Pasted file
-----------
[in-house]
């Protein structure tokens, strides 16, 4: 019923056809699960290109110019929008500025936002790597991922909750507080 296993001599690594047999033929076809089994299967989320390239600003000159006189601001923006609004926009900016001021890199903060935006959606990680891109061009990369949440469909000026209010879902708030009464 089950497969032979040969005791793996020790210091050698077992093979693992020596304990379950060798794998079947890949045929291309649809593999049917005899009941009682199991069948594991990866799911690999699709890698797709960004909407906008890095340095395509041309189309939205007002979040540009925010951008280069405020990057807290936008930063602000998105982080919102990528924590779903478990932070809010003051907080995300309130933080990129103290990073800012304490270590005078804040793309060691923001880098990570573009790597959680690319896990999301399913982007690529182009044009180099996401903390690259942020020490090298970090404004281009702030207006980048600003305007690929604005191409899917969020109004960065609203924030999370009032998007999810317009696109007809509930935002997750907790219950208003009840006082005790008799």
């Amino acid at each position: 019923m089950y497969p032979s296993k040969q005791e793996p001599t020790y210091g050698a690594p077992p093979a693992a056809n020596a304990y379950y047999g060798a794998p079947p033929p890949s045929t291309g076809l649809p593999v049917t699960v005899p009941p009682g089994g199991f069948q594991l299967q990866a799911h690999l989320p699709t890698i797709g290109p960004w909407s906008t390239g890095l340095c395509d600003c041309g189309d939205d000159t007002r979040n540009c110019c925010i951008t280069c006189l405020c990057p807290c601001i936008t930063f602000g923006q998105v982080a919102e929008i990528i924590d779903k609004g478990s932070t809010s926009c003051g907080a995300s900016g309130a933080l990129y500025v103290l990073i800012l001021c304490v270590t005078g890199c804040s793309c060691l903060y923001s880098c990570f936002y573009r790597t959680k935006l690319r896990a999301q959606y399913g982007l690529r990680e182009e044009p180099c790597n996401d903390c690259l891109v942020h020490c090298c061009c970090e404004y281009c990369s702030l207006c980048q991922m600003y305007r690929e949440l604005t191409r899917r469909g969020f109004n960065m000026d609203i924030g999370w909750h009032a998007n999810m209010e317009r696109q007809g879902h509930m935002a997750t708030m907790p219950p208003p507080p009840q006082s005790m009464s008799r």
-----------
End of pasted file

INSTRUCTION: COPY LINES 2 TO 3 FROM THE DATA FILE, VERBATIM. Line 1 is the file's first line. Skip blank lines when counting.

């Protein structure tokens, strides 16, 4: 019923056809699960290109110019929008500025936002790597991922909750507080 296993001599690594047999033929076809089994299967989320390239600003000159006189601001923006609004926009900016001021890199903060935006959606990680891109061009990369949440469909000026209010879902708030009464 089950497969032979040969005791793996020790210091050698077992093979693992020596304990379950060798794998079947890949045929291309649809593999049917005899009941009682199991069948594991990866799911690999699709890698797709960004909407906008890095340095395509041309189309939205007002979040540009925010951008280069405020990057807290936008930063602000998105982080919102990528924590779903478990932070809010003051907080995300309130933080990129103290990073800012304490270590005078804040793309060691923001880098990570573009790597959680690319896990999301399913982007690529182009044009180099996401903390690259942020020490090298970090404004281009702030207006980048600003305007690929604005191409899917969020109004960065609203924030999370009032998007999810317009696109007809509930935002997750907790219950208003009840006082005790008799």
């Amino acid at each position: 019923m089950y497969p032979s296993k040969q005791e793996p001599t020790y210091g050698a690594p077992p093979a693992a056809n020596a304990y379950y047999g060798a794998p079947p033929p890949s045929t291309g076809l649809p593999v049917t699960v005899p009941p009682g089994g199991f069948q594991l299967q990866a799911h690999l989320p699709t890698i797709g290109p960004w909407s906008t390239g890095l340095c395509d600003c041309g189309d939205d000159t007002r979040n540009c110019c925010i951008t280069c006189l405020c990057p807290c601001i936008t930063f602000g923006q998105v982080a919102e929008i990528i924590d779903k609004g478990s932070t809010s926009c003051g907080a995300s900016g309130a933080l990129y500025v103290l990073i800012l001021c304490v270590t005078g890199c804040s793309c060691l903060y923001s880098c990570f936002y573009r790597t959680k935006l690319r896990a999301q959606y399913g982007l690529r990680e182009e044009p180099c790597n996401d903390c690259l891109v942020h020490c090298c061009c970090e404004y281009c990369s702030l207006c980048q991922m600003y305007r690929e949440l604005t191409r899917r469909g969020f109004n960065m000026d609203i924030g999370w909750h009032a998007n999810m209010e317009r696109q007809g879902h509930m935002a997750t708030m907790p219950p208003p507080p009840q006082s005790m009464s008799r």